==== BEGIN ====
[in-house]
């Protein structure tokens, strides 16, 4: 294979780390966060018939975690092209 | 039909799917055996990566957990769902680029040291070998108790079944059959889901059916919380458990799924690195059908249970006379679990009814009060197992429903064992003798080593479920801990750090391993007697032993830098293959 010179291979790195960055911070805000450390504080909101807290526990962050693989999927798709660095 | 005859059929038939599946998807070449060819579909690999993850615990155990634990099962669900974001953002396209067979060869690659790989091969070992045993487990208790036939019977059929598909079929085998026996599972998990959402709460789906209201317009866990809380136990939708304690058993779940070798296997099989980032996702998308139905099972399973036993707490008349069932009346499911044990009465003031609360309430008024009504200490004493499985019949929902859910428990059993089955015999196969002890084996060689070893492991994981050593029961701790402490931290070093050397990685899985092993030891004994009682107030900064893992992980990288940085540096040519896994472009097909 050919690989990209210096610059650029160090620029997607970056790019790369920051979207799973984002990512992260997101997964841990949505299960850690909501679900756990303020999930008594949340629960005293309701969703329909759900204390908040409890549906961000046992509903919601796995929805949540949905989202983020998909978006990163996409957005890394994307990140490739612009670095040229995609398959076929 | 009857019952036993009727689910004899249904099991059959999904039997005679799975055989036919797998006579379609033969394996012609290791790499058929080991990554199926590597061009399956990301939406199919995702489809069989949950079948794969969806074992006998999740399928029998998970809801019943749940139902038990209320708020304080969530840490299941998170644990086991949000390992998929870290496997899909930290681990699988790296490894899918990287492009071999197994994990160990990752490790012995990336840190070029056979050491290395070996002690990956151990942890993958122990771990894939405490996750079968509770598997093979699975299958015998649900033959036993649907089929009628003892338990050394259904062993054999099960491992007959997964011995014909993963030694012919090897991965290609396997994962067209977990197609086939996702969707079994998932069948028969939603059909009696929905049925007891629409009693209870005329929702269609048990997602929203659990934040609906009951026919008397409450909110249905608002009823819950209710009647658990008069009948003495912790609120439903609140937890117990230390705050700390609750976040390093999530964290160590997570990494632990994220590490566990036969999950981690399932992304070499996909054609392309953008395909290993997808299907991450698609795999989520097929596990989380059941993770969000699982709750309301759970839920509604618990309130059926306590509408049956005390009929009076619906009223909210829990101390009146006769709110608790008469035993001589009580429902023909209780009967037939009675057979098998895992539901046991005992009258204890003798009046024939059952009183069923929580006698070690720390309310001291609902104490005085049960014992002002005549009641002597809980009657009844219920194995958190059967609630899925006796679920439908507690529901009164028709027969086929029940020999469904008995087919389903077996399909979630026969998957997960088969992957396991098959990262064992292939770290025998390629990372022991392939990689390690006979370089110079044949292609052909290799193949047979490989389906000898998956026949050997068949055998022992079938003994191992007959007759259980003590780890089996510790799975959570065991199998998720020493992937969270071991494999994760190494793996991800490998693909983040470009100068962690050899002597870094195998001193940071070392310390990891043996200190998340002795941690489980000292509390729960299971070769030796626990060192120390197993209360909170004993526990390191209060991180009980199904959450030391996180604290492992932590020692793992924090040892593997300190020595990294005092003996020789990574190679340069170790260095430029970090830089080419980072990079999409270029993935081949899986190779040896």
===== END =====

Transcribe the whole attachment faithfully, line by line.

[in-house]
């Protein structure tokens, strides 16, 4: 294979780390966060018939975690092209 | 039909799917055996990566957990769902680029040291070998108790079944059959889901059916919380458990799924690195059908249970006379679990009814009060197992429903064992003798080593479920801990750090391993007697032993830098293959 010179291979790195960055911070805000450390504080909101807290526990962050693989999927798709660095 | 005859059929038939599946998807070449060819579909690999993850615990155990634990099962669900974001953002396209067979060869690659790989091969070992045993487990208790036939019977059929598909079929085998026996599972998990959402709460789906209201317009866990809380136990939708304690058993779940070798296997099989980032996702998308139905099972399973036993707490008349069932009346499911044990009465003031609360309430008024009504200490004493499985019949929902859910428990059993089955015999196969002890084996060689070893492991994981050593029961701790402490931290070093050397990685899985092993030891004994009682107030900064893992992980990288940085540096040519896994472009097909 050919690989990209210096610059650029160090620029997607970056790019790369920051979207799973984002990512992260997101997964841990949505299960850690909501679900756990303020999930008594949340629960005293309701969703329909759900204390908040409890549906961000046992509903919601796995929805949540949905989202983020998909978006990163996409957005890394994307990140490739612009670095040229995609398959076929 | 009857019952036993009727689910004899249904099991059959999904039997005679799975055989036919797998006579379609033969394996012609290791790499058929080991990554199926590597061009399956990301939406199919995702489809069989949950079948794969969806074992006998999740399928029998998970809801019943749940139902038990209320708020304080969530840490299941998170644990086991949000390992998929870290496997899909930290681990699988790296490894899918990287492009071999197994994990160990990752490790012995990336840190070029056979050491290395070996002690990956151990942890993958122990771990894939405490996750079968509770598997093979699975299958015998649900033959036993649907089929009628003892338990050394259904062993054999099960491992007959997964011995014909993963030694012919090897991965290609396997994962067209977990197609086939996702969707079994998932069948028969939603059909009696929905049925007891629409009693209870005329929702269609048990997602929203659990934040609906009951026919008397409450909110249905608002009823819950209710009647658990008069009948003495912790609120439903609140937890117990230390705050700390609750976040390093999530964290160590997570990494632990994220590490566990036969999950981690399932992304070499996909054609392309953008395909290993997808299907991450698609795999989520097929596990989380059941993770969000699982709750309301759970839920509604618990309130059926306590509408049956005390009929009076619906009223909210829990101390009146006769709110608790008469035993001589009580429902023909209780009967037939009675057979098998895992539901046991005992009258204890003798009046024939059952009183069923929580006698070690720390309310001291609902104490005085049960014992002002005549009641002597809980009657009844219920194995958190059967609630899925006796679920439908507690529901009164028709027969086929029940020999469904008995087919389903077996399909979630026969998957997960088969992957396991098959990262064992292939770290025998390629990372022991392939990689390690006979370089110079044949292609052909290799193949047979490989389906000898998956026949050997068949055998022992079938003994191992007959007759259980003590780890089996510790799975959570065991199998998720020493992937969270071991494999994760190494793996991800490998693909983040470009100068962690050899002597870094195998001193940071070392310390990891043996200190998340002795941690489980000292509390729960299971070769030796626990060192120390197993209360909170004993526990390191209060991180009980199904959450030391996180604290492992932590020692793992924090040892593997300190020595990294005092003996020789990574190679340069170790260095430029970090830089080419980072990079999409270029993935081949899986190779040896």